The Strange Medium Guy with a Bad Haircut

aka Pearson "Doc" Mui


A Superman/Doctor Who Crossover

The Best Traps

[Author's note: This takes place sometime after "Inner Strength" in the JLU universe. I do not own any of the characters in this story.]

Far away, but never gone nor forgotten, an alien presence lingered over its new find. It was a fascinating creature, really. There were legends of beings like these, ones who were almost as old as the universe.

The creature had attempted to kill its new owner. That had been a mistake. Instead, that transgression had only earned a most rigorous testing of its capabilities. Shrieks had filled the room, all for the purpose of finding the creature's limits. There was no malice involved; this was motivated out of scientific curiosity.

Grey stone fragments littered the area of what might have been a holding cell. If anyone living were present, they might see a bit of a finger or a piece of what looked like cloth. The most disturbing sight would have been a decapitated head, its face contorted in pain and rage. The being's limits had been decisively reached and data was stored for future reference. With a WHOOSH, the shattered stone remnants were flushed into space.

There were other legends that bore investigation. Once, the presence had managed to download a great amount of information. Sorting out the relevant information, however, required a good amount of time. However, if the plan went well, then time would no longer be an impediment.

A screen flickered on, and a man's voice echoed through the chamber:

"…from a non-linear, non-subjective viewpoint, it's more like a big ball of wibbly-wobbly, timey-wimey…stuff."

The plan was set. All that remained was for the trap to be sprung.

"Are you sure you don't need help with that?" Clark asked. "An extra pair of eyes doesn't hurt."

Lois shook her head and smiled. "It's just this weird story about statues in a museum." She lowered her voice and whispered in his ear. "Besides, I know who to call if something pops up."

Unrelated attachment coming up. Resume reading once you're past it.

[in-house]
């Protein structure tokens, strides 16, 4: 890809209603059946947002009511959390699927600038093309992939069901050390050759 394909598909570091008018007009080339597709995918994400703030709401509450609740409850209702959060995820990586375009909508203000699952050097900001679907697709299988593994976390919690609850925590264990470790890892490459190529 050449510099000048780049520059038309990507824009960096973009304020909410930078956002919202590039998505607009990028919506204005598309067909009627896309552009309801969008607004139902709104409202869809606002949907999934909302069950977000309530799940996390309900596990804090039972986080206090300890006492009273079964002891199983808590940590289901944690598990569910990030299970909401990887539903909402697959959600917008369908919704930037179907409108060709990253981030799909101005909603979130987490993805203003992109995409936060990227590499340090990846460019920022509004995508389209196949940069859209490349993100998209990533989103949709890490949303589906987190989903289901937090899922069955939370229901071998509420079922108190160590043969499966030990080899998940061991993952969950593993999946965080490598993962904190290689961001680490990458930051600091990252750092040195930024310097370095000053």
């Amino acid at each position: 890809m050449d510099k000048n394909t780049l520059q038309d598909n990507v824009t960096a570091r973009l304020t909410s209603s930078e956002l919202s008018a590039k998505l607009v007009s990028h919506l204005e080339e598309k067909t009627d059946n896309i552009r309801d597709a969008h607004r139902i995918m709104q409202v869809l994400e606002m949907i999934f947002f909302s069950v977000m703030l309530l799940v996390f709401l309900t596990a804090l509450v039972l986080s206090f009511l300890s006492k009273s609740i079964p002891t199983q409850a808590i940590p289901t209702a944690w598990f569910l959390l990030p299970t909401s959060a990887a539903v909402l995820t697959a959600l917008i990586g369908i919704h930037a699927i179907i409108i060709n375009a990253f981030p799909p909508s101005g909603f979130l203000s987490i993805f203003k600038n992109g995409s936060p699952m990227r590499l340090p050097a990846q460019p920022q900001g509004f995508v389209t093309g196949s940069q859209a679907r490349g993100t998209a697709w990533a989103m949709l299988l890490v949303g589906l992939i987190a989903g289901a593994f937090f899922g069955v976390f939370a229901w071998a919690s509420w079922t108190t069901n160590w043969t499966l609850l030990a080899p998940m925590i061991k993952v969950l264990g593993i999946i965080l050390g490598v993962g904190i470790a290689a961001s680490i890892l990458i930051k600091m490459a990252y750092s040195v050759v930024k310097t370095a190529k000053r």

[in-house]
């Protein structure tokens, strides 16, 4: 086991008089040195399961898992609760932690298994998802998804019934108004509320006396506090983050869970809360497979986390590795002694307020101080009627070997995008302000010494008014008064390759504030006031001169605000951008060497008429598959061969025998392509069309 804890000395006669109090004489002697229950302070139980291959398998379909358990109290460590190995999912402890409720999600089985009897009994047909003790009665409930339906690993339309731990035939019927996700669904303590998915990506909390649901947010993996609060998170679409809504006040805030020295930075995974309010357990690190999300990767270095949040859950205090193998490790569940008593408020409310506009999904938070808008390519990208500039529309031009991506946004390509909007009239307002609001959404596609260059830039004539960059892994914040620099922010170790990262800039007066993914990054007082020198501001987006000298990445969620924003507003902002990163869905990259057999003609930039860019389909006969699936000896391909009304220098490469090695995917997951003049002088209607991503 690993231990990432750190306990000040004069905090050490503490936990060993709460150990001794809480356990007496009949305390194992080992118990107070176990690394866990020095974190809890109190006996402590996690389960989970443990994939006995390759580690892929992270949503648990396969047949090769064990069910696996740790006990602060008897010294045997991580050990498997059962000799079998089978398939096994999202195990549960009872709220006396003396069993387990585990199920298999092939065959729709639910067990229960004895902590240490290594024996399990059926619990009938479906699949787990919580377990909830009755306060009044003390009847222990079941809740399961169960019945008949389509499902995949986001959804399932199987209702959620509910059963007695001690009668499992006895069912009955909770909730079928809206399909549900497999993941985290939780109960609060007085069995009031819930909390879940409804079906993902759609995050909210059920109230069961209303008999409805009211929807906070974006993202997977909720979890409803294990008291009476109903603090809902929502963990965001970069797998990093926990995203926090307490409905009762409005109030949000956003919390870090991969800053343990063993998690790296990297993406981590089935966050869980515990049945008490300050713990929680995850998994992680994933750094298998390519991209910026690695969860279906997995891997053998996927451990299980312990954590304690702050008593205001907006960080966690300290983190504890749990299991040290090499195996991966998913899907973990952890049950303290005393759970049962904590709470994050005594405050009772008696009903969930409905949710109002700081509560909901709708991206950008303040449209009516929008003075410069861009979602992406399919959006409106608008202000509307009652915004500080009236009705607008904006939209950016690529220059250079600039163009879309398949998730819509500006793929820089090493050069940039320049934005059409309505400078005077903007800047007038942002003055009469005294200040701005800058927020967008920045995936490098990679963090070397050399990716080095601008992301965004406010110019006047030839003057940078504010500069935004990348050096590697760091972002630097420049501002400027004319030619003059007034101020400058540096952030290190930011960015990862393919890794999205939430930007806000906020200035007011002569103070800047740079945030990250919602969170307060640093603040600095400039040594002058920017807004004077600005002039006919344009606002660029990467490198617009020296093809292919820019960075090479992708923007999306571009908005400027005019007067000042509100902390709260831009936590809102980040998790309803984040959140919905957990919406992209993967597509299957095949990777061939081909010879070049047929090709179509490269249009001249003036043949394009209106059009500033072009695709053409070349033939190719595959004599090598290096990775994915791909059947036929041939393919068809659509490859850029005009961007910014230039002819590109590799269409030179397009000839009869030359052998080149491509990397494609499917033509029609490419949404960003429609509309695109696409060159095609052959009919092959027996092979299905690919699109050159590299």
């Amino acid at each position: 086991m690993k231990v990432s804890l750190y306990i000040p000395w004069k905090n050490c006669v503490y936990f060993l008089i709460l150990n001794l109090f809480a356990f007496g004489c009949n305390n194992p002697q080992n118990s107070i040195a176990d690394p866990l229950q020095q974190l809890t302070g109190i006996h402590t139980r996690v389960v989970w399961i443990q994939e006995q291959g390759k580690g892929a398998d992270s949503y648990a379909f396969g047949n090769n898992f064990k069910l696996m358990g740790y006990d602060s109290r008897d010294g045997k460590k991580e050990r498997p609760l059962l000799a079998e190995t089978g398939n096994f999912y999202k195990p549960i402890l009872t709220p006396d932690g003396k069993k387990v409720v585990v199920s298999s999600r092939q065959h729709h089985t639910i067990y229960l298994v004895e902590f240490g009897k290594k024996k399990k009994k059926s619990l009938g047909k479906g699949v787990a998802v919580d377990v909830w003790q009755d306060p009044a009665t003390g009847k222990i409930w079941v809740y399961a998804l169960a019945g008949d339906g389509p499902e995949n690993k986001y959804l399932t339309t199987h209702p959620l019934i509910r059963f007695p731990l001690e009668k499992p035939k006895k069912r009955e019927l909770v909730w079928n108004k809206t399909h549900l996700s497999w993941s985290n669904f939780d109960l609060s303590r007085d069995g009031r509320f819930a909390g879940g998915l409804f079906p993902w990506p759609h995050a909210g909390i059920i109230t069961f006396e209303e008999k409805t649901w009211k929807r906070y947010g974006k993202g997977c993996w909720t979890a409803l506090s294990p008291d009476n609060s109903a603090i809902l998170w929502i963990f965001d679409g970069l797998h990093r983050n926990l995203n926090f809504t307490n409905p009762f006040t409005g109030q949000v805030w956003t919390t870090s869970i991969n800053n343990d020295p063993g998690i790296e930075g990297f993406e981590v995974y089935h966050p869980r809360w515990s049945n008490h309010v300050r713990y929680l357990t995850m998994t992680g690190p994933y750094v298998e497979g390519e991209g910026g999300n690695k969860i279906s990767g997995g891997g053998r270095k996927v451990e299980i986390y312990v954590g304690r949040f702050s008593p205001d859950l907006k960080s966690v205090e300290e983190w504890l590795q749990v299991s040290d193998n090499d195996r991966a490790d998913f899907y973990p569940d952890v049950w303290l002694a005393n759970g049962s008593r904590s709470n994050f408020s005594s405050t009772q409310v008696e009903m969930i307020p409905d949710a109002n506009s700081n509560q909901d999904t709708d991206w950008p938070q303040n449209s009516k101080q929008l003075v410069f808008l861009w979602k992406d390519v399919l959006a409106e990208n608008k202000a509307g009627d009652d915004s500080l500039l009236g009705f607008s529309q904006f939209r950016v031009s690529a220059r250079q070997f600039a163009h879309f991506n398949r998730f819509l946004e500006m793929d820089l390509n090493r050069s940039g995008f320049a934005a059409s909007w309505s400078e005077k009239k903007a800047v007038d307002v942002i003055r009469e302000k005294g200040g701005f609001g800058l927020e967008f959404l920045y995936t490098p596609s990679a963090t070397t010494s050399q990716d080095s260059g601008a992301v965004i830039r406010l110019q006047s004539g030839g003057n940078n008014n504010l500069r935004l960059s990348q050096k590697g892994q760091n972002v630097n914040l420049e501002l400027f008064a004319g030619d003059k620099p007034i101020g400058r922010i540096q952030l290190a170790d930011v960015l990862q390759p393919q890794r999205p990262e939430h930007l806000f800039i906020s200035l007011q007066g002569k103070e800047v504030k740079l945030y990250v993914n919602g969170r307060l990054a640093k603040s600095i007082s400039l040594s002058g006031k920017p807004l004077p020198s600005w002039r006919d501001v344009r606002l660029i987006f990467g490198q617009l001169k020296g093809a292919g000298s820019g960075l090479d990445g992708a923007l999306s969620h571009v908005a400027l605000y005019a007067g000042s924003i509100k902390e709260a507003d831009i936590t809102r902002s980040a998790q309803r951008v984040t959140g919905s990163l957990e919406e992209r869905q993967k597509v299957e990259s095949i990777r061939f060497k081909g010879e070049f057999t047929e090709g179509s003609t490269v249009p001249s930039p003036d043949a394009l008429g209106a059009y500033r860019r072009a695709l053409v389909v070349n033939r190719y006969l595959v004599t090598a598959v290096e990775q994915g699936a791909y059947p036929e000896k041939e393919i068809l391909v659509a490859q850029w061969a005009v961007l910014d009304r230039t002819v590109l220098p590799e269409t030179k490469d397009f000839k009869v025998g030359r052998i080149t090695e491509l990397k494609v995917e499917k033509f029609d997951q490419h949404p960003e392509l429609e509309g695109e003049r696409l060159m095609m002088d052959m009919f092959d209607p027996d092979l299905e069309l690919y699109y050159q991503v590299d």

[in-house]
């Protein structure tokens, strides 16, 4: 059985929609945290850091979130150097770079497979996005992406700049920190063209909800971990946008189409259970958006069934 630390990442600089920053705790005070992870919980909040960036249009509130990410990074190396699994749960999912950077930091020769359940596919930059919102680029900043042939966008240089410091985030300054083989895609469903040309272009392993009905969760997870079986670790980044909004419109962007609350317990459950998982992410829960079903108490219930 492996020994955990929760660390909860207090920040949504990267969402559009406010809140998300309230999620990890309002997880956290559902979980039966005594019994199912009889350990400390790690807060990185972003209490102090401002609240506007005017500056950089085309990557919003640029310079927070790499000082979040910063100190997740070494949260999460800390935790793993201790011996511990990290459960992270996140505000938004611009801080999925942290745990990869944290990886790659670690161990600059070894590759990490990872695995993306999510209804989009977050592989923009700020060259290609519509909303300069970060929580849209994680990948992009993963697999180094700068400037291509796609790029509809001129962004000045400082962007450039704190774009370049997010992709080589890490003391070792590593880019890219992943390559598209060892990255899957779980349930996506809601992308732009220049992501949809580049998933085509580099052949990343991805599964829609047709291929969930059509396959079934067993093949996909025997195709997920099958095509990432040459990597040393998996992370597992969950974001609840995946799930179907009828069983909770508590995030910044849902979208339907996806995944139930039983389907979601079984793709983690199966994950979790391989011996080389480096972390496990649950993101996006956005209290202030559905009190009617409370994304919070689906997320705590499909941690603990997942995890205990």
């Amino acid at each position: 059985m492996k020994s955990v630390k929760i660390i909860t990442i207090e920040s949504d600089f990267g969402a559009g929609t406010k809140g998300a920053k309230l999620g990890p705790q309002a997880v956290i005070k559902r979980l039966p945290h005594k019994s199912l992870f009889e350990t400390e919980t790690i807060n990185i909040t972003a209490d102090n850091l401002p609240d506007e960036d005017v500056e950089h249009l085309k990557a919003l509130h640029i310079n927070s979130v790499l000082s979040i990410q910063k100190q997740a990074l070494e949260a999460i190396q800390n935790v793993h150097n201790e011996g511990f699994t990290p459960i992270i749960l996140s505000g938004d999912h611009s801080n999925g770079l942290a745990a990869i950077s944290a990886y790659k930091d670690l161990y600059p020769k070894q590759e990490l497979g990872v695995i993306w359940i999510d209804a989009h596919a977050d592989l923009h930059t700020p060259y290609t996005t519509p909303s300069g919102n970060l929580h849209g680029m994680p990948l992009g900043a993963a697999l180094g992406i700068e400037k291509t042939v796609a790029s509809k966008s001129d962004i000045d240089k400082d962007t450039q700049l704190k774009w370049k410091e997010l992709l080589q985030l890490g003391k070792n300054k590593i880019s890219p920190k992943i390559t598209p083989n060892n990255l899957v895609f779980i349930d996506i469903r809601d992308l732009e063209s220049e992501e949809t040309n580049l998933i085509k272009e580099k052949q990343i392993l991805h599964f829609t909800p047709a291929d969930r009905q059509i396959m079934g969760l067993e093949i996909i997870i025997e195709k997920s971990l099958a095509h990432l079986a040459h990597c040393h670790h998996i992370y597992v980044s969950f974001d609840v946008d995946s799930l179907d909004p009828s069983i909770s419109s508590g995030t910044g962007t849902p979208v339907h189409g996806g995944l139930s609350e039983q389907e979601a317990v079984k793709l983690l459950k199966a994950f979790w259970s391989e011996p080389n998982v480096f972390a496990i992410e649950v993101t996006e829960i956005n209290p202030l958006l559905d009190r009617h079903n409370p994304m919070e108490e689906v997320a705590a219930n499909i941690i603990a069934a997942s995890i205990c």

Clark resisted the urge to smirk. Some people thought that a steady romance was boring and predictable. On the contrary, he and Lois constantly surprised each other while meshing well. The fact that The Secret was now a non-issue had smoothed things out considerably.

"So, what's on the menu for tonight?" she asked.

"I was thinking beef bourguignon—"

"—with ketchup, right?" she finished. "Typical Smallville touch on a classic dish."

"Well, it's Ma's recipe," he replied sheepishly.

"I didn't say that I didn't like it," she said, tilting her head slightly. "This shouldn't take too long. Besides, who am I going to bump into at the museum?"

The alleys near the Daily Planet were usually unoccupied. Any potential panhandlers knew that they had a better chance on the main streets. Potential muggers had declined considerably in the last few years. Crime around the Planet—or, at least, a block around the newspaper—was an oddity. Superman did his best to make sure that things were quiet.

That quiet was disturbed by a grinding, wheezing noise. A blue box faded into view, the lamp at the top pulsing in time with the noise. The noise stopped and a door opened with a creak. The former occupant dashed out, turned around and pointed a finger to the box.

"Just stay there and don't touch anything!" he said. Then, he closed the door and was off. With the exception of the occasional rat, nobody had observed the oddity.

Lois was hardly unobservant. Noticing little details had saved her life on more than one occasion. Still, as she waited for a cab, she couldn't help but notice a man who was pointedly covering his face with a copy of the Planet. What she saw was an almost lanky figure in a mostly brown suit and white sneakers. She wondered if the man couldn't have been more obvious.

Well, there was nothing quite like the direct approach. She sidled up next to him and nudged him.

"So," she began conversationally, "how much is Lex paying you to spy on me?"

"Sorry, what?" came the response in a British accent. "I'm not spying on you," he protested, the newspaper covering his features. "I'm just taking care of some loose ends."

"You do know that I could scream, and you-know-who would come flying in," she said with a hint of a threat in her voice. "I just thought you should know that, seeing as you're from out of town."

The man sighed from behind his newspaper. "Miss Lane, I'm not here to threaten you. On the contrary, I'm here to remind you of two things."

"And what would they be?"